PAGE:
Doom of Deism?

by Benjamin Styles

Date January 5, 2017

When Deism spawned in early America, it seemed to have arrived on the scene at just the right time to burgeon into a legitimate religion in its own right. Many of the Founding Fathers were Deists, semi-Deists, Christian Deists, Half-Deists, or some other kind of Deist...

Thousands of years earlier, in ancient Greece, a form of philosophical Deism arose thanks to Platonism, Neo-Platonism and Aristotelianism. Yet, Religion dominated the ancient Aegean and the area eventually succumbed to Roman Catholicism.

In modern times, with the advent of the Internet, Deists can now communicate and organize online. Facebook groups abound and there are many, many websites featuring Deism or Deism-related topics. Yet, despite being around for over a decade, there still aren’t any Deist national conventions? Why? Why does Deism consistently fail to organize itself and move towards a more established community? I believe that Deism suffers from an internal weakness, that of Complacency.

Deism is a naturally occurring religion, so members of the group do not feel the need to proselytize in order to secure the future of their beliefs. Some Deists have returned to religion or spirituality, citing a desire to remain skeptical of truth or authority claims but wanting to be part of an organized whole.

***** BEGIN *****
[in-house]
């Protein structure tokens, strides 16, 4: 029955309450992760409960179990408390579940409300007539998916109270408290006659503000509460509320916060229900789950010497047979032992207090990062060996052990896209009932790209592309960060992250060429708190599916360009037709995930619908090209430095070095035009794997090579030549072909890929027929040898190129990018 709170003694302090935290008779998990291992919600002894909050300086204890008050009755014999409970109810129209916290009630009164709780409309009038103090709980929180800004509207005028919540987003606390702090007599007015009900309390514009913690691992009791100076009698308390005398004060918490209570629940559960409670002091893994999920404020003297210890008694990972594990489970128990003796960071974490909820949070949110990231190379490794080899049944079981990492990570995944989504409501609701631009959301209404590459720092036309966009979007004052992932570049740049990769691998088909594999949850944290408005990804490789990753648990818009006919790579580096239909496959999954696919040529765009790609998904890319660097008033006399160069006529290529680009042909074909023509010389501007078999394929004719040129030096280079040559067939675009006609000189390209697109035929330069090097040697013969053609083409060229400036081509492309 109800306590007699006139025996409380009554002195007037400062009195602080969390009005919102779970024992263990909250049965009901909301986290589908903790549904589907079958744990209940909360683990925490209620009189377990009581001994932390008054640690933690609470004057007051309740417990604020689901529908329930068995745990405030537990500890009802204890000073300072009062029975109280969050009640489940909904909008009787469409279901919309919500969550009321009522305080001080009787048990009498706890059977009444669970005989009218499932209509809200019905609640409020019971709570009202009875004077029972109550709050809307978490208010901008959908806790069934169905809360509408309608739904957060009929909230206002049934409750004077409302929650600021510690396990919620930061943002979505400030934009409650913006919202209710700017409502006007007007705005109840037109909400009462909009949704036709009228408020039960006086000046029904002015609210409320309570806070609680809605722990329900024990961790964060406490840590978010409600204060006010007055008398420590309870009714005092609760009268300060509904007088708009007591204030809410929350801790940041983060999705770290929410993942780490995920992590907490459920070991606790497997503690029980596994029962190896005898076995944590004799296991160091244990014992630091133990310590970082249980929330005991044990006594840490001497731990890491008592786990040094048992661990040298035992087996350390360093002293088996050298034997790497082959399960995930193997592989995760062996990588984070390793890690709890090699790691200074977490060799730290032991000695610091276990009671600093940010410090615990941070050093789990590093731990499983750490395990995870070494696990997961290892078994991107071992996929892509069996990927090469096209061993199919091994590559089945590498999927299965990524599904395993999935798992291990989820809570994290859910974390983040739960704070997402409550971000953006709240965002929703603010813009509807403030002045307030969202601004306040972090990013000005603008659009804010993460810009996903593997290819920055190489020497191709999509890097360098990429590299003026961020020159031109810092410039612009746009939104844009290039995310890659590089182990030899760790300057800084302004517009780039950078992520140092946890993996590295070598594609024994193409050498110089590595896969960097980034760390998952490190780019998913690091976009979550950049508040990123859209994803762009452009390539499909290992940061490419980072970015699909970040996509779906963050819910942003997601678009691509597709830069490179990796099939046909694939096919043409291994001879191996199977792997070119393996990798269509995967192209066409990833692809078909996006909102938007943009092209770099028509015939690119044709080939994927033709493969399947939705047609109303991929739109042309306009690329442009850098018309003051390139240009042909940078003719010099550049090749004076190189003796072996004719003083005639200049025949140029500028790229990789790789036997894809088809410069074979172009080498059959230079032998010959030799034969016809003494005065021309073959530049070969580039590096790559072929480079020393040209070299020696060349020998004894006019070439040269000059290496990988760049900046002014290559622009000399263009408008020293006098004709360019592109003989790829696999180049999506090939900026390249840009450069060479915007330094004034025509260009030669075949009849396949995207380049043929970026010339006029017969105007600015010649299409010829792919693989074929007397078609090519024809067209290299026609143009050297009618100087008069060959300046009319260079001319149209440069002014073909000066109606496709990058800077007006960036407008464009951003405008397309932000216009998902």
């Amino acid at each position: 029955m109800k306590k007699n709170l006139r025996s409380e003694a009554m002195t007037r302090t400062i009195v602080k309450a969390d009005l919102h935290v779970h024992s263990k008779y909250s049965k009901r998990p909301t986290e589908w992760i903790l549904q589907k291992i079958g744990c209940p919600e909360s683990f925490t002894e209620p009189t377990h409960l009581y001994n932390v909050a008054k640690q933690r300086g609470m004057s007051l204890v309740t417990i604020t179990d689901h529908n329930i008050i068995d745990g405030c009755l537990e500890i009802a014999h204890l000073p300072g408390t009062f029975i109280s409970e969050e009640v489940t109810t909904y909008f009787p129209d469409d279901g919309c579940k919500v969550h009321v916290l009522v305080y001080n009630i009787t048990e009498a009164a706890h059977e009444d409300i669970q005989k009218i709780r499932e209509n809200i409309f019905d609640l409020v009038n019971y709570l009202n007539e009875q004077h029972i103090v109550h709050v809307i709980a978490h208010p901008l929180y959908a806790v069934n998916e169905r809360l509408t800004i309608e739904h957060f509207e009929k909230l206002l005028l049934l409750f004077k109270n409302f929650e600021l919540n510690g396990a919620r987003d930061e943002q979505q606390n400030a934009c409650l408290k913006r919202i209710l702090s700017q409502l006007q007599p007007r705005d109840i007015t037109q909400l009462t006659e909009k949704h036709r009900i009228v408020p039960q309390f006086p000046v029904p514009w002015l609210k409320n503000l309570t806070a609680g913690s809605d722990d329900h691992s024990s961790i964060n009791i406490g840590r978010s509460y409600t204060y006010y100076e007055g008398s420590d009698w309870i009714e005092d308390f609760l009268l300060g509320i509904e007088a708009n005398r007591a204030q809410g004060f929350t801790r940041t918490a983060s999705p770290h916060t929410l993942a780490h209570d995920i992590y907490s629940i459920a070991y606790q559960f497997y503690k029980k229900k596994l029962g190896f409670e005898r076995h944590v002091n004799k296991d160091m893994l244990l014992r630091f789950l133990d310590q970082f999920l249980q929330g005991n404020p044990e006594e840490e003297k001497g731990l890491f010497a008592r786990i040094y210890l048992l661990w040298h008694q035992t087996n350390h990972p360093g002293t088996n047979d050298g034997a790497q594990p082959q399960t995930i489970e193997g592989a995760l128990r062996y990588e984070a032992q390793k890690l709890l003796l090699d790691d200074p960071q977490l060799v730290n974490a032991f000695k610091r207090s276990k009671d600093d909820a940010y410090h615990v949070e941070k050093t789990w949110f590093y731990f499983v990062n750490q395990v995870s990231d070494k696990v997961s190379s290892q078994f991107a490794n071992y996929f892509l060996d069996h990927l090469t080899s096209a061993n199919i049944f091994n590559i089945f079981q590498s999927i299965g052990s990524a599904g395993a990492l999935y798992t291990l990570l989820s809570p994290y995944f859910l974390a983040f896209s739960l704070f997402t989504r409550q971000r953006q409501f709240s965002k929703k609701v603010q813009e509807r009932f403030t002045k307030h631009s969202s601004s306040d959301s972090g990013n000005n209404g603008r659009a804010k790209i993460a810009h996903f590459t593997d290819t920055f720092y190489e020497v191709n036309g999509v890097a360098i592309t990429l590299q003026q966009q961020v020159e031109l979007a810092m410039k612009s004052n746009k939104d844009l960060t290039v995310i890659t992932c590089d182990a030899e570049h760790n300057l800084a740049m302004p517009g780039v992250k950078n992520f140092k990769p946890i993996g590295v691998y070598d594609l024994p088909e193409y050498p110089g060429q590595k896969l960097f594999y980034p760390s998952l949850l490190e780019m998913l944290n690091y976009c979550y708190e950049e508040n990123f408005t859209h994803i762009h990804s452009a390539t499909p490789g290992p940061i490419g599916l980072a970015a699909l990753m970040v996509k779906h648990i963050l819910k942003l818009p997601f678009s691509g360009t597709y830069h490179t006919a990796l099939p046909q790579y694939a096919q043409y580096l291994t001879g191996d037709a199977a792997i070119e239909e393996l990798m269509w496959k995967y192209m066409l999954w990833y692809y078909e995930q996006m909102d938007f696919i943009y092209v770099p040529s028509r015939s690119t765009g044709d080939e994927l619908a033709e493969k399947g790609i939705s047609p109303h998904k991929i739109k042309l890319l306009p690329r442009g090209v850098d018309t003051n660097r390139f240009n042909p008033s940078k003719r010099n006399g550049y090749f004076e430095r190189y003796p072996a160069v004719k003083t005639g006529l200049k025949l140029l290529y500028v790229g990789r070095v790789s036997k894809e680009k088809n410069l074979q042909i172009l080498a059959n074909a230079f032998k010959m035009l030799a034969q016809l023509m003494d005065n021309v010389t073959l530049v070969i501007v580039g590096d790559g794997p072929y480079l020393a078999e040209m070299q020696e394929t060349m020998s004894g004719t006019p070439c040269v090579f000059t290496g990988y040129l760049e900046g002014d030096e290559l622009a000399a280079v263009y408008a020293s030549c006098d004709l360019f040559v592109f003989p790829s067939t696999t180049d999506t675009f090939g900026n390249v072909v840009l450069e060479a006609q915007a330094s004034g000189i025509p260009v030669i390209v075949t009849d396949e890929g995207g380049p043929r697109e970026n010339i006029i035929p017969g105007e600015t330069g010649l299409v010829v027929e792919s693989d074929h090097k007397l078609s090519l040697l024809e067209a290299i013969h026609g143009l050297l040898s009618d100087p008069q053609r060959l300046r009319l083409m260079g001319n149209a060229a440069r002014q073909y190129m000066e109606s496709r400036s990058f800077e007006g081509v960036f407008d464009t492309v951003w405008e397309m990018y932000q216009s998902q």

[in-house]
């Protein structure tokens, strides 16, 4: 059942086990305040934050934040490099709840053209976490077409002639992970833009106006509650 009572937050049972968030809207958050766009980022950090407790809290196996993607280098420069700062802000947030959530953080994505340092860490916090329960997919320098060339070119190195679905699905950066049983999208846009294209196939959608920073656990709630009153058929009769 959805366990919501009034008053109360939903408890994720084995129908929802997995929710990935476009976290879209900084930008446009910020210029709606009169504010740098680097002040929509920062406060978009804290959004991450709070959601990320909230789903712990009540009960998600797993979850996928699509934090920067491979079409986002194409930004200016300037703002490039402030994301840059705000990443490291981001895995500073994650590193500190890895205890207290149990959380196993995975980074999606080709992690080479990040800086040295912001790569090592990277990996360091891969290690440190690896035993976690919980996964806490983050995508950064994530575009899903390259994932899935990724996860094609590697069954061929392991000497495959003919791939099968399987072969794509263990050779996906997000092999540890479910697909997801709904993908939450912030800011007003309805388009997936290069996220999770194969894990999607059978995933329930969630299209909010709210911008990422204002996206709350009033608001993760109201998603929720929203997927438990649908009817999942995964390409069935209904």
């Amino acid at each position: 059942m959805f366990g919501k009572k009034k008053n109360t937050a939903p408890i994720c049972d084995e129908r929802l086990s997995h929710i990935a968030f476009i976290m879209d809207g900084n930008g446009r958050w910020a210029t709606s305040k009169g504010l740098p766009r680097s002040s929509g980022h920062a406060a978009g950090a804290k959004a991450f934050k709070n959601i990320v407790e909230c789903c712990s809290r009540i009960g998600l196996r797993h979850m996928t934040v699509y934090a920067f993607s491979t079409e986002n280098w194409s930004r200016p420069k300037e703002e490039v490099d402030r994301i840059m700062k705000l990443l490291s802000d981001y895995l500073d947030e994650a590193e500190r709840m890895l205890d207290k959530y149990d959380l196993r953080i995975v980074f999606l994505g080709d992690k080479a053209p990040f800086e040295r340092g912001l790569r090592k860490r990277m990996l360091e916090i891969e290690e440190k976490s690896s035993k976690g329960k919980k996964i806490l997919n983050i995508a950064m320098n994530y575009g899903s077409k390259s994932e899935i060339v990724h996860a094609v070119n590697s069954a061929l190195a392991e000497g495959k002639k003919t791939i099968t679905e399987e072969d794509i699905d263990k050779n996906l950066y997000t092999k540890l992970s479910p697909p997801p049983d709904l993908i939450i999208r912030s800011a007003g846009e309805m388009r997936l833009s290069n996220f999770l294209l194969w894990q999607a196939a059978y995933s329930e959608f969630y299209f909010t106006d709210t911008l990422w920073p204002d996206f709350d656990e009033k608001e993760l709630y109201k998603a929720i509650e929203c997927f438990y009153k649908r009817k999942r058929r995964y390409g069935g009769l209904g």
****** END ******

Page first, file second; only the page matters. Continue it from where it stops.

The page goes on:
The Enlightenment era Deists eventually collapsed, as one online moderator put it, not because they lacked good arguments but because the fire went out of them. Christian heritage re-asserted itself and Deists lacked the energy to resist. The same explanation can be used for what happened in early America. Deism failed to really distinguish itself apart from American Protestantism and eventually its members were "re-absorbed."

Most people who come to Deism eventually slide out of it or simply fade away due to lack of 'content' or interest. I've written before how Deism can be highly satisfying and effective as a chosen religious standpoint, but it needs to be welded to a specialty.

Deistic or semi-Deistic groups like the Freemasons, Bavarian Illuminati, Facebook Deist Community, the 18th century Sons of Liberty and more all prove that Deism can be highly successful. But it needs a purpose. You need to 'do something' with it or else you slowly fall away. Complacency has been the roadblock for Deism historically.

If Deists want to overcome it, we need to do a better job of erecting sub-groups. Some Deists have acknowledge online that Deism makes for a great category of religion but that a human being will need more in order to clarify their beliefs and give themselves an identity.